“Memories and thoughts age, just as people do. But certain thoughts can never age, and certain memories can never fade”.
― Haruki Murakami, “The Wind-Up Bird Chronicle

When Cary Grant walked up to the reception of the then Hotel Okura in 1964, the reception refused him a room amidst the frenzy thrill during the Tokyo Olympic Games—as revealed in the unforgettable scene from the 1966 film, Walk Don’t Run, that drove the prestigious hotel to the attention of the international screen.

Just two years before the grand 1964 Tokyo Olympics, Baron Kishichiro Okura realized his dream to build an architectural icon of Japanese modernity and rich tradition, flowing through the fine window screens, bright hanging lanterns, rustic wall finish, geometric carpet patterns, mural paintings, decorative accessories, and inner garden layout. This successful myriad of beauty and delicacy in the art, design and impeccable service of Hotel Okura Tokyo has hosted unaccountable foreign dignitaries from heads of states to princesses and kings: Presidents Nixon, Ford, Reagan, Carter, Bush, Clinton, Obama, Lopez Mateos (Mexico), Chirac, Yeltsin, Gorbachev, Prince Charles and Princess Diana, Prince Philip, Prince Rainier and Princess Grace, Queen Beatrix, King Carl Gustaf, among a few, and a long line of celebrities all over the world.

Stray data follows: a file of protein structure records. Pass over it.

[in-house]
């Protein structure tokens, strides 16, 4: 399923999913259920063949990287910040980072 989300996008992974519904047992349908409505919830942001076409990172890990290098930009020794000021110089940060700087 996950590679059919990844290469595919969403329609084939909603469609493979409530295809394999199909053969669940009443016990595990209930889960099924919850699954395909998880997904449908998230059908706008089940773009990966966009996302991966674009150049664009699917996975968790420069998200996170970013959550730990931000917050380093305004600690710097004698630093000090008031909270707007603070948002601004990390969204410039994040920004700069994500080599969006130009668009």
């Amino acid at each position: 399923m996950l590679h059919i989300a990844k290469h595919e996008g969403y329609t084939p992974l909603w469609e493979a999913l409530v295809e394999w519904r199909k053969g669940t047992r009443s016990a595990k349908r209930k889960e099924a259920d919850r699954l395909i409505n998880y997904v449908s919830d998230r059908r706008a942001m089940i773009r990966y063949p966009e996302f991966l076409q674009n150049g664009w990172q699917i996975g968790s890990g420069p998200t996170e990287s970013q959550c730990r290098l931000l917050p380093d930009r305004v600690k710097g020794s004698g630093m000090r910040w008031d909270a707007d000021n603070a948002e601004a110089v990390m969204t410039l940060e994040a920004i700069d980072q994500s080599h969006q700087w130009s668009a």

In the next fifty-three years, the unparalleled icon that has become one of Japan’s most important legacies of the avant-garde in the history of Japanese architecture will soon witness a new face from September 2015, in a huge reconstruction move to coincide with the 2020 Tokyo Olympic Games. Perhaps, it is a case of two catalysts precipitating two similar incidents? An anticipated call for rebirth?

The clattery buzz about the hotel restoration has stirred mixed reactions from historians, architects, and loyal clients across the globe, as well as Tokyo residents who have all developed infectious admiration for and attachment to the elegance of the establishment. Hotel Okura Tokyo, however, claims that the “new look” shall render an even more bewitching structural design that will replace the Main Building with two glass towers, and transfer some original sections to the South Wing during the renovation process.

If you have not experienced the Okura magic, now is the time to walk through the 1960s-inspired lobby, one of Japan’s most enchanting hotel showcases, designed by architects Yoshiro Taniguchi and Hideo Kosaka, artist Shiko Munakata, and potter Kenkichi Tomimoto. The “kirikodama” hexahedral patterns of the famous Okura lanterns originate from necklace motifs of the 3rd to 6th centuries, and hang like royal jewels from the ceiling. The “hishi-mon” diamond pattern comes from designs used in the Imperial Court during the Heian period. The “koshi” latticework frames the wall screens, and emits a fragile silhouette of light both during the night and day. In the South Wing, a mural of traditional birds created by Munakata is transformed into a folding screen by Taniguchi. These are just a few of the colorful symbols of Japanese cultural tradition that weave the threads of the hotel’s wondrous ambience.